People can still sign up to take part in the ninth annual Critter Care Walkathon on Sunday.
In advance of the annual fundraiser, people are asked to collect pledges to help fund operations at the wildlife rehabilitation centre.
Walk on the Wild Side happens Oct. 1 in Campbell Valley Park.
The rehabilitation facility relies on about four big events during the year to raise awareness about its wildlife work and raise funds for that work. Critter Care is the only mammal rehabilitation facility in southern B.C.
Unfortunately, 2017 was a rough year. Critter Care was unable to have its July open house that typically brings in about 4,000 people.
“This year we had to cancel the open house because we were doing building,” explained Maureen Binnie, president of the non-profit society.
The raccoon structures had to be rebuilt.
“We couldn’t patch them anymore,” she added.
The walkathon is probably the third biggest fundraiser for the organization, with the spring auction being the second and the Christmas shopping the fourth.
“The walkathon kind of keeps us going over the winter,” she said.
At the walkathon there’s a barbecue and prizes for the top fundraisers. People can also pick up Critter Care clothing and merchandise.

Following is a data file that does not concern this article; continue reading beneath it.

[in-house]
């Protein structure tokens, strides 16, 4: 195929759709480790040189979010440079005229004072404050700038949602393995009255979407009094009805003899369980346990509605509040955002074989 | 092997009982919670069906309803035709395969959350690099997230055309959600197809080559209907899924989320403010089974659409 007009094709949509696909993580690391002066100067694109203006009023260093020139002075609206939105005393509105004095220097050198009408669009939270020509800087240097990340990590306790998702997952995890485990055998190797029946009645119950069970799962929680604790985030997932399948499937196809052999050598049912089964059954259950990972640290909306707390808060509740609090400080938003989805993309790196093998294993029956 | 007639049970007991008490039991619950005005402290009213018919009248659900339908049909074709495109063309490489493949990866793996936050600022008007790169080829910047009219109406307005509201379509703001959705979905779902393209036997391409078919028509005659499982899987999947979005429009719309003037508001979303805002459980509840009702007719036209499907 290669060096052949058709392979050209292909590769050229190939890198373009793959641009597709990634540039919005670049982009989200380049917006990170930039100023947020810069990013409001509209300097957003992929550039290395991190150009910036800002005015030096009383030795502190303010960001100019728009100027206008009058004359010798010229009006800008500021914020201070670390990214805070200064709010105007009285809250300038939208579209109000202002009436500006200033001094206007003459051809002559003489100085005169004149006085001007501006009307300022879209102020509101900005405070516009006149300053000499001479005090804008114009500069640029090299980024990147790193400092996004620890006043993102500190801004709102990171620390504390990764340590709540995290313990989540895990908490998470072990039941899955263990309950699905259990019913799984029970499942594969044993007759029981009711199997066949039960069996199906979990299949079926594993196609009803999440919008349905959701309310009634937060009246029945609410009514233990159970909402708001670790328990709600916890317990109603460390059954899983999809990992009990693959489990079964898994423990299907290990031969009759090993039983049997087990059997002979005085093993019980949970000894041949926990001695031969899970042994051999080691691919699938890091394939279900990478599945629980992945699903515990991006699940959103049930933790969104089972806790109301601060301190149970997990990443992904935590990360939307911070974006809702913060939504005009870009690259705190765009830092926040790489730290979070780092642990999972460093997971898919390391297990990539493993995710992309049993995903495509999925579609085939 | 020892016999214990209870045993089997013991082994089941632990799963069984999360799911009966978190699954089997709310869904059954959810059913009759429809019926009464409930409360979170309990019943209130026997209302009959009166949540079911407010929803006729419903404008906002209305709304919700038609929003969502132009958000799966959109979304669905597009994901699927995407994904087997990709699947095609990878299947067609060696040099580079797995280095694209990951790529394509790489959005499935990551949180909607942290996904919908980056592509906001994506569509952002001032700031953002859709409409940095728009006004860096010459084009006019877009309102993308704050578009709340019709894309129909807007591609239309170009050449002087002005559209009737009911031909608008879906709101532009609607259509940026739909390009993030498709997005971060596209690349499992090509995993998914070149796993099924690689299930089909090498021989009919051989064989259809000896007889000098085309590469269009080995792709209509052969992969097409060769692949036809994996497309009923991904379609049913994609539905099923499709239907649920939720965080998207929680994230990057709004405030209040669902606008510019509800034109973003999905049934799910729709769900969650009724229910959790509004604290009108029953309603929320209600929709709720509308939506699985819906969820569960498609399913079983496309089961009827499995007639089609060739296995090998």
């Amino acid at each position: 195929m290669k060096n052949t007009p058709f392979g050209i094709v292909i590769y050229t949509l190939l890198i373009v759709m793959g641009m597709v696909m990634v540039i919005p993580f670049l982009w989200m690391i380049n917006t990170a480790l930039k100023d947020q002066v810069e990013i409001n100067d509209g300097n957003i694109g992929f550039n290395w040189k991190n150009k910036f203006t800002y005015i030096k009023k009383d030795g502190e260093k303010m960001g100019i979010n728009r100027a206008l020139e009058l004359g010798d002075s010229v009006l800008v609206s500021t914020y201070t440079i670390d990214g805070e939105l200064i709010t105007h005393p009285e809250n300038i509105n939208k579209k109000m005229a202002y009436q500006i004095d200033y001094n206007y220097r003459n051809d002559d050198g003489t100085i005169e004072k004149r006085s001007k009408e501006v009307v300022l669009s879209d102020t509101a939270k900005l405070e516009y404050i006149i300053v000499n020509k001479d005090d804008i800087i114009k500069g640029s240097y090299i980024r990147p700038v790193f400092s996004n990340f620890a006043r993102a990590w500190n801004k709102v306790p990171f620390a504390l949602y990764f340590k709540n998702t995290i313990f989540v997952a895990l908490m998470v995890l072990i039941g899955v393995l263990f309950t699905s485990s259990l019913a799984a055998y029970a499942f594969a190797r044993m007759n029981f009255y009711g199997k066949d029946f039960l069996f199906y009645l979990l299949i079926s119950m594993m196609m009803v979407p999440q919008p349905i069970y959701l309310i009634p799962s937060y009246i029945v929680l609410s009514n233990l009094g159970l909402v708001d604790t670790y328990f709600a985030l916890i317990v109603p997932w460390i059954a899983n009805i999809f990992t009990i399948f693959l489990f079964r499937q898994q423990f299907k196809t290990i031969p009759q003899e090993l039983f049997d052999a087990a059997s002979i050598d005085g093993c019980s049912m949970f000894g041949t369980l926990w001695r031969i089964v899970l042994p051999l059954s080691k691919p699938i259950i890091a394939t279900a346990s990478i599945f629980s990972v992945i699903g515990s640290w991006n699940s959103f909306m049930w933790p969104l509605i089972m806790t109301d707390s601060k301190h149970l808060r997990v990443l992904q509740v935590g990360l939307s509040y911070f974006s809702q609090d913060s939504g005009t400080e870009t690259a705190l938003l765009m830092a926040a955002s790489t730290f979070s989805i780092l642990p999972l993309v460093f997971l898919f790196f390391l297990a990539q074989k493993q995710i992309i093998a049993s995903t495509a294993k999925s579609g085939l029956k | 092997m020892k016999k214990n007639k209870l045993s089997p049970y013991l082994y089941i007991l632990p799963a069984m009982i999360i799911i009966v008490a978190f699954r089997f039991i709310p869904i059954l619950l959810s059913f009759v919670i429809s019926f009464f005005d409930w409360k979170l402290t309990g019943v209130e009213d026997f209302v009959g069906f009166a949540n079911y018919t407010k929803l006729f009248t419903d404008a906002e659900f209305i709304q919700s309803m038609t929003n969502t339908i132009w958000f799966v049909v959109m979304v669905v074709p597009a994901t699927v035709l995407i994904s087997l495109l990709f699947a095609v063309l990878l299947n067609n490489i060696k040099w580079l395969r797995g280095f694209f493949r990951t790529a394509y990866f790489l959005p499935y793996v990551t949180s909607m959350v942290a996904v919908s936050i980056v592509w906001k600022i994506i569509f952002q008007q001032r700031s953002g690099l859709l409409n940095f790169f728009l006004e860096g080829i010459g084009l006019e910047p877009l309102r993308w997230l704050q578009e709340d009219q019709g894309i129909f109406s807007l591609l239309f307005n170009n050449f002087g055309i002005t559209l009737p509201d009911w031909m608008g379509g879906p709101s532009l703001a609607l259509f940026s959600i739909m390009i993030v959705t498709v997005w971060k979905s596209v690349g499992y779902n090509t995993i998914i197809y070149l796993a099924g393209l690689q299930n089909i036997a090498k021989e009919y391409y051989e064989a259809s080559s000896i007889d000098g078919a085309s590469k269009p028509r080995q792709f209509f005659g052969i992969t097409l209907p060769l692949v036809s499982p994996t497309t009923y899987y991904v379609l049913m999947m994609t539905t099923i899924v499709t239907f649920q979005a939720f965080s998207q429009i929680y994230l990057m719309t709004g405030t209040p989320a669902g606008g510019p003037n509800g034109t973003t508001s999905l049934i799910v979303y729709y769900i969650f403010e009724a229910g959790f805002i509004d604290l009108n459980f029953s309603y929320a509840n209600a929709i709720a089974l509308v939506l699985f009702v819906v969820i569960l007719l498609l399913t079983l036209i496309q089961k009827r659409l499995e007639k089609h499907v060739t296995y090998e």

“We just can’t do it without people’s help,” she said.
In addition to financial help from the public, the centre also has dedicated volunteers and interns/students from around the world come to Critter Care to work with the mammals.
Walkathon participants should use the park’s south entrance on Oct. 1. Turn east from 200th Street onto 8th Avenue to get to the parking area at the south entrance.
Registration and pledge forms are available at crittercarewildlife.org/events. Anyone with questions can contact the non-profit society at 604-530-2054 or through the website.
Critter Care has had a busy year.
It is currently home to two bear cubs and in the process of releasing its handful of coyotes back into the wild. The raccoons are being released and it’s raising two beaver kits.
The centre took in three kits coated in oil and two subsequently died.
“In the meantime we had another baby come in,” Binnie said.
She noted that the biggest factor is whether there are mammals needing help is the loss of habitat which then reduces the food sources for wildlife.
Binnie said human/wildlife conflict is only going to increase as development pushes out into more wildlife habitat.
For Critter Care, it’s meant having to find appropriate places to release the animals. It tries to return animals to the areas they were from originally.
“We’re having to go further and further afield to find release sites,” Binnie explained.